Taking advantage of carbon nanotube technology, researchers at Iran’s Semnan University managed to design a generation of novel and improved transistors.
The first carbon nanotube field-effect transistor (CNTFET) was invented in 1998. Apart from their rapid operations and other advantages, these types of transistors have their own weak points, including off-state drain-voltage dependency, ambipolar behavior, and excessive switching activities.
Proposing newer models for such devices leads to better understanding of their electronic characteristics and thus to the removal of defects from them. Consequently, a series of profound research and investigation on these transistors, which are regarded as the most probable replacements for conventional silicon transistors, seems to be necessary.
According to the Iranian Nanotechnology Initiative Council (INIC), a group of Iranian chemists found a unique method for bulk synthesis of long, straight and ordered carbon nanotubes with a thickness of less than few atoms.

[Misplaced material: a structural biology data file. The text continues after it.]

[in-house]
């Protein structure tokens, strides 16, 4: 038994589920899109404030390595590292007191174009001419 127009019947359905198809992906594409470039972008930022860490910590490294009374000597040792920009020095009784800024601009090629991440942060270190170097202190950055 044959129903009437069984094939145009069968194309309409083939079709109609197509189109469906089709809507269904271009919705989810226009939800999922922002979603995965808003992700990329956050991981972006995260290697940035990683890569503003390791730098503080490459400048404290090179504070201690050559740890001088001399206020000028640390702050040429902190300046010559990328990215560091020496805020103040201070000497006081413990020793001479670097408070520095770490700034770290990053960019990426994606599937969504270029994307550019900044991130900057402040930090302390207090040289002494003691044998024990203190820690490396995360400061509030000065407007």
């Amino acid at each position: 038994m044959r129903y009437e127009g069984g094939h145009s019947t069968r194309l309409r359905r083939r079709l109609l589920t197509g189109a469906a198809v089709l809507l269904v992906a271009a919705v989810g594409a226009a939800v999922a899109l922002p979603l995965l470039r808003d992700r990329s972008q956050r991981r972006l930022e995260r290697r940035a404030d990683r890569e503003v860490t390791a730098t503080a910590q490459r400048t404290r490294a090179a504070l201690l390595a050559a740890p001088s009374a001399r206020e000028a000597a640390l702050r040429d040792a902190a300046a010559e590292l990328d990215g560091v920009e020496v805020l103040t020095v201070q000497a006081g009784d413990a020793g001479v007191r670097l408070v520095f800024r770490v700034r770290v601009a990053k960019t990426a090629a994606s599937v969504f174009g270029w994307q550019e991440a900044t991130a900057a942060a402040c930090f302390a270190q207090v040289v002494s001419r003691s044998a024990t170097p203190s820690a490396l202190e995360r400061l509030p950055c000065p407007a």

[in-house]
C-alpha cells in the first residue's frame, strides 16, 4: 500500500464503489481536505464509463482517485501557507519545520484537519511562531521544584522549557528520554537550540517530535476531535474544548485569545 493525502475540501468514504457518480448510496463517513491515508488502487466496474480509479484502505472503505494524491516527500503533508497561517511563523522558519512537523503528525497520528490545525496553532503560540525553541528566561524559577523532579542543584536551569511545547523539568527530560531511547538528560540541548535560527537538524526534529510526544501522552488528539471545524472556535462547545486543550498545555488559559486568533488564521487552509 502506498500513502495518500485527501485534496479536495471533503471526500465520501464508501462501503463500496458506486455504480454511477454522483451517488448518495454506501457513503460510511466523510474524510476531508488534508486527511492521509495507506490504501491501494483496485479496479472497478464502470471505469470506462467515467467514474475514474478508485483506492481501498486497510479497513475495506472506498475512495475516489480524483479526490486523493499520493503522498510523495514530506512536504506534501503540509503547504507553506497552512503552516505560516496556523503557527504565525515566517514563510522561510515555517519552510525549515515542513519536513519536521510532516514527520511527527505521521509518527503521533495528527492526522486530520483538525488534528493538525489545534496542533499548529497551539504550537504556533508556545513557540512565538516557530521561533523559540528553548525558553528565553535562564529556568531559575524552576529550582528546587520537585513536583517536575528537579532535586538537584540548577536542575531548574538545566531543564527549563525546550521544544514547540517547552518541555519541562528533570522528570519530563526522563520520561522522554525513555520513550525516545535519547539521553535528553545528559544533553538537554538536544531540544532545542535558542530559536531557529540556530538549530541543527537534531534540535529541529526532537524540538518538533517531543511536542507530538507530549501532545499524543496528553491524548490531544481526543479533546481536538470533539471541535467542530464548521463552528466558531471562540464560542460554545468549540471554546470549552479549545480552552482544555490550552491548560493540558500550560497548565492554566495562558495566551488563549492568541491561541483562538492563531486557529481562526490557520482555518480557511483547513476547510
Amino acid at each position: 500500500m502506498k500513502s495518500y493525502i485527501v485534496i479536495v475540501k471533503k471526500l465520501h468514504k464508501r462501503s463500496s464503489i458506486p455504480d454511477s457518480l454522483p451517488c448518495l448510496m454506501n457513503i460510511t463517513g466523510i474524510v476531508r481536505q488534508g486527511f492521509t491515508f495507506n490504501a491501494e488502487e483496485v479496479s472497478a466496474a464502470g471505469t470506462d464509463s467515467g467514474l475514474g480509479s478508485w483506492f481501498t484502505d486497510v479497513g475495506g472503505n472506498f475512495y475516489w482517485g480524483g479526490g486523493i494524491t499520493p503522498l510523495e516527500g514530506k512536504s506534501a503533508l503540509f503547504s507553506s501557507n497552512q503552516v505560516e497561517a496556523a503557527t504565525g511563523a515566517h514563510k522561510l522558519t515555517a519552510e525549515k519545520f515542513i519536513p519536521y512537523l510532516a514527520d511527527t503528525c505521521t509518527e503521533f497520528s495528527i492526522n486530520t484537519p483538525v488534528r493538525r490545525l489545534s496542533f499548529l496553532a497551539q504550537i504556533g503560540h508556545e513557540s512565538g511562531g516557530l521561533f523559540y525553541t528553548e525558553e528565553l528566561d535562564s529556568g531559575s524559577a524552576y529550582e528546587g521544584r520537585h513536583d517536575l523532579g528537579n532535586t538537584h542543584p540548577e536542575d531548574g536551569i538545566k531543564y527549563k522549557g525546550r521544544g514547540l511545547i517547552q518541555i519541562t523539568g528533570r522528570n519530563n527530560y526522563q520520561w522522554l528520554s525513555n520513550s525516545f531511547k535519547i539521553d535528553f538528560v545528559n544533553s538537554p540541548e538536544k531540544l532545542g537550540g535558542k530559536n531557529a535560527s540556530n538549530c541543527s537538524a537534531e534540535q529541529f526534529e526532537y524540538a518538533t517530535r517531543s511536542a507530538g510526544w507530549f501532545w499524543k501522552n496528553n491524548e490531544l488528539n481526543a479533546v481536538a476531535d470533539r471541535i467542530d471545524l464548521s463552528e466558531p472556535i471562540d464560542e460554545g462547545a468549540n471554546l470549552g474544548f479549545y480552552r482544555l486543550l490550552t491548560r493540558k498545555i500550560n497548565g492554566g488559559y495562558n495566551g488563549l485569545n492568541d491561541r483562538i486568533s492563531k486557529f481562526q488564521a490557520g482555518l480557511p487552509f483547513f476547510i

Also, they have determined some growth conditions suitable for producing uniformly ordered semiconductor nanotubes expected to be very useful in electronic industry.
The researches, who studied CNTFET scalability through changing halo doping, contaminated the channel with type-P atoms in the vicinity of the transistor source to increase the threshold voltage with decrease of channel length.
This contamination leads to an intensive reduction in current leakage, betterment of threshold fluctuations, plus an increase in voltage gain and off/on current ratio.
The electronic properties of transistors can be controlled by varying the channel length and its contamination degree.